Hardcore fans are strange. They’re both in love and at odds with the very thing they adore. So Star Wars fans will try to destroy the lives of the actors in the newer movies, people who identify as gamers will often harass the developers of the product they’ve built their lives around and so, despite the year starting off with a video of Logan Paul laughing at a dead body, the 2018 YouTube Rewind is now the most disliked video of all time, beating out Justin Bieber’s “Baby” which originally held the title.
We’ve covered the controversy in the past, but the crux of it seems to be the absence of certain YouTubers. Two that the fans have particularly raised anger about have been Logan Paul and PewDiePie, but of course YouTube would never feature them. They’ve went from being ambassadors to the power of the brand to icons to the outside world of why YouTube culture, and they’re “do anything for a click” culture is a problem — with one constantly being involved in a racist controversy, and the other having made a video where he films at a dead body and another where he tases a dead rat.
Shane Dawson should have been included though. I have a feeling he wasn’t due to either his criticism of the platform or that the audience of the YouTube Rewind, mostly teens, probably don’t care as much about his contemplative in depth docuseries.
Also, Fortnite? Come on.
But the exclusion stuff is not just why the fans disliked it. The reason the thumbs down clicks were so massive was because it represented the expanding gulf between how YouTube sees its brand, and how the people who make their living off the platform see it . The Rewind came a focus on celebrities being greater than that of creators of the era. Will Smith, John Oliver and Trevor Noah eclipse many of the creators who push the YouTube medium forward.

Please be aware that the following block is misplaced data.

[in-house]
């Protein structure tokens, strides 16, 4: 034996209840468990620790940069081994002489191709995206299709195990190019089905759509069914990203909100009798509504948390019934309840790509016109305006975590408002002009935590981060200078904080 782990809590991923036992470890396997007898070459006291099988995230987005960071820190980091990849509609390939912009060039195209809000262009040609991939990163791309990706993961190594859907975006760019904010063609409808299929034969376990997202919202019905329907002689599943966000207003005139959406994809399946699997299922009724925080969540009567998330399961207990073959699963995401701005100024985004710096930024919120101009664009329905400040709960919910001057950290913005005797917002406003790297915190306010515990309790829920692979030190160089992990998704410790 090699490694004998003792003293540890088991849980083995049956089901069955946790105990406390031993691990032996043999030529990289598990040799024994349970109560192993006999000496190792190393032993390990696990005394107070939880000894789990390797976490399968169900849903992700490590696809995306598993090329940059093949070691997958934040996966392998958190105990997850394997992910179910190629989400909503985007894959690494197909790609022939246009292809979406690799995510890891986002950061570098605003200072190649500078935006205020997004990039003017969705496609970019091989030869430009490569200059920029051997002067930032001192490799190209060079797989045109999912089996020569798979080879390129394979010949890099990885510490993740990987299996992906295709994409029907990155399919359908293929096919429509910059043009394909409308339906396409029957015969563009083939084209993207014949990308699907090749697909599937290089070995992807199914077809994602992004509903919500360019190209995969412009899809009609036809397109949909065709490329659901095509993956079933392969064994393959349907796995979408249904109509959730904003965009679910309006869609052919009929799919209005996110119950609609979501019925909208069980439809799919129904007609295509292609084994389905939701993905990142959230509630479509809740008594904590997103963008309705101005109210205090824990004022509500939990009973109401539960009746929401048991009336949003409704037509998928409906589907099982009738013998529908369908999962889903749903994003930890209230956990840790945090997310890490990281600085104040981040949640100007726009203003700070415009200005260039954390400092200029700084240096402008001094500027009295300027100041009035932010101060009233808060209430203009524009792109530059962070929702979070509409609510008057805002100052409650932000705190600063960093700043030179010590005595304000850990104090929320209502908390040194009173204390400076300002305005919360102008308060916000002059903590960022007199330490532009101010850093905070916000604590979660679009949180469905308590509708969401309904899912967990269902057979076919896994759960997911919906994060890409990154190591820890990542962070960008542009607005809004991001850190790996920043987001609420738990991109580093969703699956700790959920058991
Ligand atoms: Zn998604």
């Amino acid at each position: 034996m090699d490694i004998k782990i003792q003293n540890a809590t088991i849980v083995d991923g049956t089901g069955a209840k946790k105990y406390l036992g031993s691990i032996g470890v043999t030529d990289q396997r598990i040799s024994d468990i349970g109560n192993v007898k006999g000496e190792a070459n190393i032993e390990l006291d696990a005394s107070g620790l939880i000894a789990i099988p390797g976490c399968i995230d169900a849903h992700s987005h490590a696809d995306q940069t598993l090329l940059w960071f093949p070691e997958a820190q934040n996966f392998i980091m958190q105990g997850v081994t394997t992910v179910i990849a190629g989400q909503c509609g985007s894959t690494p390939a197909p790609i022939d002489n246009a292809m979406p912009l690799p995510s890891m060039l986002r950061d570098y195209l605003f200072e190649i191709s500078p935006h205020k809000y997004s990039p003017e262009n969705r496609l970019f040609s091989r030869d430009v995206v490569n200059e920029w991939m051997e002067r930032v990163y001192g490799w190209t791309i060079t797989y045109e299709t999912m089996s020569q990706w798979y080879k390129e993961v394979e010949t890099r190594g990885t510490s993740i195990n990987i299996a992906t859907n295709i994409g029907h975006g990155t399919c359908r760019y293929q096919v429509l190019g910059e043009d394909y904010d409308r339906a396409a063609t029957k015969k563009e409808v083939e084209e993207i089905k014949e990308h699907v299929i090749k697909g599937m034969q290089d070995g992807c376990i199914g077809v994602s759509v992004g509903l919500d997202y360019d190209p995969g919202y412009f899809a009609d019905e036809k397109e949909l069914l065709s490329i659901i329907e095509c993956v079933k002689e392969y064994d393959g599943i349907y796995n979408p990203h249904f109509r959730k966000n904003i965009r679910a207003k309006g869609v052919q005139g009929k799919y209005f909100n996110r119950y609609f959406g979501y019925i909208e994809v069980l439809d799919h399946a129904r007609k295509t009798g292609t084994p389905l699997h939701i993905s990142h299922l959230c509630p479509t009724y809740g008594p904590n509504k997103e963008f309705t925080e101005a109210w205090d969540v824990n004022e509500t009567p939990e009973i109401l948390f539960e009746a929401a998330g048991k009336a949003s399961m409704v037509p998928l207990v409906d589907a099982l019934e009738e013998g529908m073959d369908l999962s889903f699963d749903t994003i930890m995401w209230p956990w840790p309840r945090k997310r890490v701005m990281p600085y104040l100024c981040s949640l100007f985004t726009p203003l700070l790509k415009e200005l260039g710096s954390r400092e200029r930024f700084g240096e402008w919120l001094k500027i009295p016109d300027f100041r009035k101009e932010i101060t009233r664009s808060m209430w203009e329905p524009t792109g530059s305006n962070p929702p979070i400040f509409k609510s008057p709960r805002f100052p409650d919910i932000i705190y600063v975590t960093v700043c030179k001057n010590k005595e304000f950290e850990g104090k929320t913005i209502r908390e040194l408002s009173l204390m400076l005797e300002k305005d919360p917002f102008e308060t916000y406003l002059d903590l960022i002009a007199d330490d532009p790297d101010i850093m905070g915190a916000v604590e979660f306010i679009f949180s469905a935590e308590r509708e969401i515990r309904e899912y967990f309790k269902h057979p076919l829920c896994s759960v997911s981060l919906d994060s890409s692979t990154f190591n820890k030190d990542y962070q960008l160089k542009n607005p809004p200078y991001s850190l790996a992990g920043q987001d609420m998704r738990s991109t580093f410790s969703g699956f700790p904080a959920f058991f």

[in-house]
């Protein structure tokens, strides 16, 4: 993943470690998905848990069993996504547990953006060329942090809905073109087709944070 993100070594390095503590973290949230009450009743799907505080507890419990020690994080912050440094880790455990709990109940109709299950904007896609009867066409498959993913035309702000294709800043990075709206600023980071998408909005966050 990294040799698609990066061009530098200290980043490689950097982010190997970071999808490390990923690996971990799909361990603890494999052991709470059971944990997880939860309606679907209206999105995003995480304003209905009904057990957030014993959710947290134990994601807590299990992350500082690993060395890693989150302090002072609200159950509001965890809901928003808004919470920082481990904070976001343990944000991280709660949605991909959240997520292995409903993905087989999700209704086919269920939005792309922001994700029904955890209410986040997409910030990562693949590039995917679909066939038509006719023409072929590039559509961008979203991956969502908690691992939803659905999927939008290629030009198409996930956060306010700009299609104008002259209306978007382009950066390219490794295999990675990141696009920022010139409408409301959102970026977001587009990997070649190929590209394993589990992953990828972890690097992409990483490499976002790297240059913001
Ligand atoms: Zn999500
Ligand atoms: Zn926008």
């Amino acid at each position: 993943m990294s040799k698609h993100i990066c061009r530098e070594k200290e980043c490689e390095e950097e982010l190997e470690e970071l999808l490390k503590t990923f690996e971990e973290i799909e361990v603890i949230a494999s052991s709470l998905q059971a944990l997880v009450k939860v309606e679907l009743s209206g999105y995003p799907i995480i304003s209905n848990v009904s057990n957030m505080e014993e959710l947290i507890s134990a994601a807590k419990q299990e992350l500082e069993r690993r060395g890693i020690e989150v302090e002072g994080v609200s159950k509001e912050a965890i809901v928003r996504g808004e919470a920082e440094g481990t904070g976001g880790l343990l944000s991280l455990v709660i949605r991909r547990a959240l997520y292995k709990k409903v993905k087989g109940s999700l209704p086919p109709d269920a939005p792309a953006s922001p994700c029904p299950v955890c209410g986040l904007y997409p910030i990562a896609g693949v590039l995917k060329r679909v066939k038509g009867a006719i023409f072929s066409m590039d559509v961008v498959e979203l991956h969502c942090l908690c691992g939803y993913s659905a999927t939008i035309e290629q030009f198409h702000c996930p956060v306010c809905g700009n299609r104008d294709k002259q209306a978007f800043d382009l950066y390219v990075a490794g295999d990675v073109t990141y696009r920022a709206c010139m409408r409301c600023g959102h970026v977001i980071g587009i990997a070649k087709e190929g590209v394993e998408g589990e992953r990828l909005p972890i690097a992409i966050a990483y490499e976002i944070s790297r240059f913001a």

Still, with the year starting off with all of us gawking at a dead body courtesy of Logan Paul, this being the most disliked thing is kind of harsh, and we have to wonder what the video actually represents. Is it a clinical recounting of what the most popular videos were? Is it a glimpse of what YouTube thinks its culture represents? Should it be a celebration of the YouTubers, YouTube’s hopes for itself? Or both?
That’s the weird gulf between YouTube and its creators. Unlike any other specific medium, being a vlogger on YouTube involves the way you spread your art to be owned by a corporation, and like with any corporation, the corporation has its growth in mind over that of the people who work for it. It’s true for the bank, it’s true for any companies that had to commit to massive layoffs, and it’s true for YouTube.
This is different than say — publishing, where there are many publishing houses depending on what you want to do. The specific act of being the kind of YouTuber who films their life every day is tied to specifically to this platform, and the gulf between those who use it and the platform itself could result in a sea change sooner rather than later.
Where the pieces will finally fall, it’s hard to tell.
What do you think is the future of YouTube based on this Rewind video? Let us know in the comments or on Twitter at @WhatsTrending.